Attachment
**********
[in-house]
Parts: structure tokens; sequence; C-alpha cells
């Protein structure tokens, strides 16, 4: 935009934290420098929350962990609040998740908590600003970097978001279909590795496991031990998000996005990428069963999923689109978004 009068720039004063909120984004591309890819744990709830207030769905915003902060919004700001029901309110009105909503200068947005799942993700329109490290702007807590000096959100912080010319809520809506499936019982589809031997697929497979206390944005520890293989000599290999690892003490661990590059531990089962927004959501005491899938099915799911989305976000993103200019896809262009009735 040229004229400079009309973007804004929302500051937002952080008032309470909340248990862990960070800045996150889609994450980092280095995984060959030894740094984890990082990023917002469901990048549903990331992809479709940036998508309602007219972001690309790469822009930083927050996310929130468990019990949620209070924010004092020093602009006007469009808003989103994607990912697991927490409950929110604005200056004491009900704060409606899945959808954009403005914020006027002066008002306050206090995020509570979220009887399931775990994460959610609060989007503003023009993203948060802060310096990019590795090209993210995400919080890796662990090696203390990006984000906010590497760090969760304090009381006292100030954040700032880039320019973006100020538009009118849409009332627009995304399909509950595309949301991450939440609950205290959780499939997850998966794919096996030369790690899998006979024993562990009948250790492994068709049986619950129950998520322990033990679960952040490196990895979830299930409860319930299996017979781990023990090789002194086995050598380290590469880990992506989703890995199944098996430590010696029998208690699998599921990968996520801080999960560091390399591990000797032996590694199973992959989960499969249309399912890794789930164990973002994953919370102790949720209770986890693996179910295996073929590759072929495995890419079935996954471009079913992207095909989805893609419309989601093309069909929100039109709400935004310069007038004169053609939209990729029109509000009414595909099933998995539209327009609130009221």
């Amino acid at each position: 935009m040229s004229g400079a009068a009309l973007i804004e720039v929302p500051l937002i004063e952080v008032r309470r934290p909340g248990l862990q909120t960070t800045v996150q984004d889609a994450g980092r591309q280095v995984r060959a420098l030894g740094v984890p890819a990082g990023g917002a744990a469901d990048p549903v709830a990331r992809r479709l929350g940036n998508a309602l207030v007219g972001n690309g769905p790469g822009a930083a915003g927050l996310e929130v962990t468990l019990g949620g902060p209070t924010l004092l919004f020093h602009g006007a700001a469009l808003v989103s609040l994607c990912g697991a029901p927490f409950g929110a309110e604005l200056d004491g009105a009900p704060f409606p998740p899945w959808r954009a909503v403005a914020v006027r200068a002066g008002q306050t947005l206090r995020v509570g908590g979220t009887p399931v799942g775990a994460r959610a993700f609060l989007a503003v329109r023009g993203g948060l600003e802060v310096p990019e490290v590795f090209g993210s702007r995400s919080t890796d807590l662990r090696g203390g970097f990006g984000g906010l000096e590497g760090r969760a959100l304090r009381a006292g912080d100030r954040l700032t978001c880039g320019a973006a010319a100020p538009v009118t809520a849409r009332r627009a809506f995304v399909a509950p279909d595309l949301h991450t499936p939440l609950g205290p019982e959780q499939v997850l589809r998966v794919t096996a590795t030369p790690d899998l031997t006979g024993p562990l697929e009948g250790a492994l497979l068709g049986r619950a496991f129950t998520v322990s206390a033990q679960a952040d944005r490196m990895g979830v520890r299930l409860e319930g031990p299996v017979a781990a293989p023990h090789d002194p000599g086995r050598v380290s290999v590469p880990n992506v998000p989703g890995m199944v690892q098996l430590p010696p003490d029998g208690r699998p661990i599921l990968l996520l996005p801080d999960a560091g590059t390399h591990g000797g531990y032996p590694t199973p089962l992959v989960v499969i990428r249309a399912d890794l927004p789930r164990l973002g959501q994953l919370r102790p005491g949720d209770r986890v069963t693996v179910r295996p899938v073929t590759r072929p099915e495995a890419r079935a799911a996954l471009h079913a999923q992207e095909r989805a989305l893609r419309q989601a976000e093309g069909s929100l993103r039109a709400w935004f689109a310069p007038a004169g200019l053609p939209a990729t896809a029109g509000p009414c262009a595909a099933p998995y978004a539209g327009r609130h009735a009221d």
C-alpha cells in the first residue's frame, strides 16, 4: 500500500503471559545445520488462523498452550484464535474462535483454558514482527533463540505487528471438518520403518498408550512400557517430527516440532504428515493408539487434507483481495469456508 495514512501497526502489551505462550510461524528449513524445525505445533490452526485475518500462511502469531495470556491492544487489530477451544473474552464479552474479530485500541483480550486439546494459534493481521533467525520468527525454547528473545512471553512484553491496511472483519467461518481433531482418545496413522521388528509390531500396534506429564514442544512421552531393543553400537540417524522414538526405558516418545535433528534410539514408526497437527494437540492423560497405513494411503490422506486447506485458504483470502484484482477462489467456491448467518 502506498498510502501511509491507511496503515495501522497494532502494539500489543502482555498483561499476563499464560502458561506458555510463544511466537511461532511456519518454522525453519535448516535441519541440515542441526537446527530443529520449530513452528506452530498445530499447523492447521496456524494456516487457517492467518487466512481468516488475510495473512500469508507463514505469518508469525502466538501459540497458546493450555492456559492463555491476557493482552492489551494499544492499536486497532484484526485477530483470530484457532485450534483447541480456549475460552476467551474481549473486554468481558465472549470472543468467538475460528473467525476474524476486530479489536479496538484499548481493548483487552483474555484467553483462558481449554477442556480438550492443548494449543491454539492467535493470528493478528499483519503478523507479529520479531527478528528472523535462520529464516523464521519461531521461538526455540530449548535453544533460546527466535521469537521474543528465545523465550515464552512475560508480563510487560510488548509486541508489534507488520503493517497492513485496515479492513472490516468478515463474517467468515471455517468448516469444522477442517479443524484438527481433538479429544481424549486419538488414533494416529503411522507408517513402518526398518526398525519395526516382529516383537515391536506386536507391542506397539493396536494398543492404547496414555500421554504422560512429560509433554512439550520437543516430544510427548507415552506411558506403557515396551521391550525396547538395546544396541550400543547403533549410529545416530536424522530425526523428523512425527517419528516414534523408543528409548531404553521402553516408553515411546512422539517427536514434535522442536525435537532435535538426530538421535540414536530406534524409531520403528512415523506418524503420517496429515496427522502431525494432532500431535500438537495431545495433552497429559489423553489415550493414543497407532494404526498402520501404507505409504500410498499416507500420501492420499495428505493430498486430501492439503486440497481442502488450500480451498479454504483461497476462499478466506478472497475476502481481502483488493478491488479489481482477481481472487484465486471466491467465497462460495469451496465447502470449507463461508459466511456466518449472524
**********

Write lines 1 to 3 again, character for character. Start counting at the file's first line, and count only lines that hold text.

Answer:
[in-house]
Parts: structure tokens; sequence; C-alpha cells
């Protein structure tokens, strides 16, 4: 935009934290420098929350962990609040998740908590600003970097978001279909590795496991031990998000996005990428069963999923689109978004 009068720039004063909120984004591309890819744990709830207030769905915003902060919004700001029901309110009105909503200068947005799942993700329109490290702007807590000096959100912080010319809520809506499936019982589809031997697929497979206390944005520890293989000599290999690892003490661990590059531990089962927004959501005491899938099915799911989305976000993103200019896809262009009735 040229004229400079009309973007804004929302500051937002952080008032309470909340248990862990960070800045996150889609994450980092280095995984060959030894740094984890990082990023917002469901990048549903990331992809479709940036998508309602007219972001690309790469822009930083927050996310929130468990019990949620209070924010004092020093602009006007469009808003989103994607990912697991927490409950929110604005200056004491009900704060409606899945959808954009403005914020006027002066008002306050206090995020509570979220009887399931775990994460959610609060989007503003023009993203948060802060310096990019590795090209993210995400919080890796662990090696203390990006984000906010590497760090969760304090009381006292100030954040700032880039320019973006100020538009009118849409009332627009995304399909509950595309949301991450939440609950205290959780499939997850998966794919096996030369790690899998006979024993562990009948250790492994068709049986619950129950998520322990033990679960952040490196990895979830299930409860319930299996017979781990023990090789002194086995050598380290590469880990992506989703890995199944098996430590010696029998208690699998599921990968996520801080999960560091390399591990000797032996590694199973992959989960499969249309399912890794789930164990973002994953919370102790949720209770986890693996179910295996073929590759072929495995890419079935996954471009079913992207095909989805893609419309989601093309069909929100039109709400935004310069007038004169053609939209990729029109509000009414595909099933998995539209327009609130009221």